AO'R: Does it bother you that you aren't always credited?
SP: I don't have an opinion about it. It's their gig, I'm not invested in it. I think with neon that's pretty typical. When I was younger I had a stronger opinion about it, being around a lot of neon artists who didn't do their own work. But now ... I've never actually studied art, so someone could point a finger at me and say "you've never studied art." I feel like the 20 years I've spent in my trade is my training. My friends probably have stronger opinions about it than I do. I have a similar thing with my classes: sometimes students get ambitious with their projects and I'll have to weld on the electrodes at the end. I really, really try to have them do almost everything.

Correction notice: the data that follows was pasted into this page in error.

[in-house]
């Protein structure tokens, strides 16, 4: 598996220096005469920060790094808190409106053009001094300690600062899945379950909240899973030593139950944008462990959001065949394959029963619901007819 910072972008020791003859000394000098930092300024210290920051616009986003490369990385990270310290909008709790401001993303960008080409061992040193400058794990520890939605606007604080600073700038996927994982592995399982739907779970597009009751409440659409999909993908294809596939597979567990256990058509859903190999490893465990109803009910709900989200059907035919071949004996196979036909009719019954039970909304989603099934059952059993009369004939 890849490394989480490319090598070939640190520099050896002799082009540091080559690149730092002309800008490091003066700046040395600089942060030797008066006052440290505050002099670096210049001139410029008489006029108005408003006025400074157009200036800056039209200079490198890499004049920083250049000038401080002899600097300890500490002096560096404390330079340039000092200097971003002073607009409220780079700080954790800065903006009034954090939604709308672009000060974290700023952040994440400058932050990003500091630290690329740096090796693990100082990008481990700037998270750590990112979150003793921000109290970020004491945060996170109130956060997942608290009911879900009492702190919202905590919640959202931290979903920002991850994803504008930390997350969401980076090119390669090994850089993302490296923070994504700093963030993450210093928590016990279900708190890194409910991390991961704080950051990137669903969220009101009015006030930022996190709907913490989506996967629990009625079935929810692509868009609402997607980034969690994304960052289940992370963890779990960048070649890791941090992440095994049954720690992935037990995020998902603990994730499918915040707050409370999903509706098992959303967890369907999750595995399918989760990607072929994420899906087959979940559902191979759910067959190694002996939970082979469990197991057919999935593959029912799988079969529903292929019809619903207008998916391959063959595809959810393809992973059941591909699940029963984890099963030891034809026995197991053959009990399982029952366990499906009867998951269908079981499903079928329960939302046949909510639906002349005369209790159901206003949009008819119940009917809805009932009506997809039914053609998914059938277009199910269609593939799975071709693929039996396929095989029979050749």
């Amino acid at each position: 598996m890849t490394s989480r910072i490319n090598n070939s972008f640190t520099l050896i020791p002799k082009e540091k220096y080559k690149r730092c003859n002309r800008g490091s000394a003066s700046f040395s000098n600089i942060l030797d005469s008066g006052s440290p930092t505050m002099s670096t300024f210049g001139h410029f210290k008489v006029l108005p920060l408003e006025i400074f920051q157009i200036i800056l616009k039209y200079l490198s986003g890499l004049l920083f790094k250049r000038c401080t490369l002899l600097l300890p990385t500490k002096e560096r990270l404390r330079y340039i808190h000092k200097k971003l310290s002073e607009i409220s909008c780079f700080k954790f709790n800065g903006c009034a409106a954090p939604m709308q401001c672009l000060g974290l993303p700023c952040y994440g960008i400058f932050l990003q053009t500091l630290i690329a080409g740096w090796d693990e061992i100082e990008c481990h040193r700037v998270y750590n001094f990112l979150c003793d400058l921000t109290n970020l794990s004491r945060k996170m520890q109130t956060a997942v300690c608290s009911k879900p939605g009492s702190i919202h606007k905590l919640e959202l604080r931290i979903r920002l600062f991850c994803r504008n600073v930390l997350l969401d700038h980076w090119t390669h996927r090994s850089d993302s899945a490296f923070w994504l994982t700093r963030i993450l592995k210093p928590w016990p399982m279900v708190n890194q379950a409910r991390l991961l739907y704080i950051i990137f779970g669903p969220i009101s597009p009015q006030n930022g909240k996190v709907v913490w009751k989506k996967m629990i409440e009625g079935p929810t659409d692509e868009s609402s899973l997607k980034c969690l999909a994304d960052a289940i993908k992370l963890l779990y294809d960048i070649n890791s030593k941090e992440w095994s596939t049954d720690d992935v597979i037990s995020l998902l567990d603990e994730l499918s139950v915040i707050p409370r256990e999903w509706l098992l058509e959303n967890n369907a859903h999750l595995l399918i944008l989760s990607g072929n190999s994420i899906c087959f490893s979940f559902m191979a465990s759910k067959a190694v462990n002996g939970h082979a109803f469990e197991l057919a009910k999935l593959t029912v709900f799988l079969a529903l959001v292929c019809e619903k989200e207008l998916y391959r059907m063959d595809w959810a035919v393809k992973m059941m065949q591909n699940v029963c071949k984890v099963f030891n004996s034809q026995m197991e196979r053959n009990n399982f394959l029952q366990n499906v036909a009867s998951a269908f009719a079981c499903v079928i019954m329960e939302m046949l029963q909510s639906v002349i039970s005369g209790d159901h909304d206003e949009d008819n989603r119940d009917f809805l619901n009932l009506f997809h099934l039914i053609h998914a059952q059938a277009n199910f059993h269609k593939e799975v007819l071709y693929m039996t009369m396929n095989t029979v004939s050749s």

AO'R: Is that different from your training period?
SP: When I was learning, they wouldn't let me move on until I'd mastered something. It's a commitment.


AO'R: What tool do you use most often?
SP:It's a cooling block, a wood block that's been charred completely all the way around. I use all of it. It's 15 years old. I've thought about varnishing it and putting it on my desk, but I use it! All the blocks [I use] I made at the same time. One of them broke for the first time last week.

AO'R: Why do you think people still use neon?
SP: Like watching a fire burn in the fireplace is really calming and soothing, I think that neon is unique in the same way. People are drawn to it. Plus it's got a lot of color and it's made out of glass. LEDs can achieve some of the lighting, but it's more mechanical and cold. People have been saying that neon is going to die out. I honestly don't think it will ever go away.

AO'R: So how have things changed since you first started bending neon?
SP: The processing system is called vacuum-pumping and bombarding. When I first started, we used the old glass and grease stopcocks like you would have had in chemistry class. Everything has gone to greaseless o-ring vacuum manifolds. The bending has stayed the same.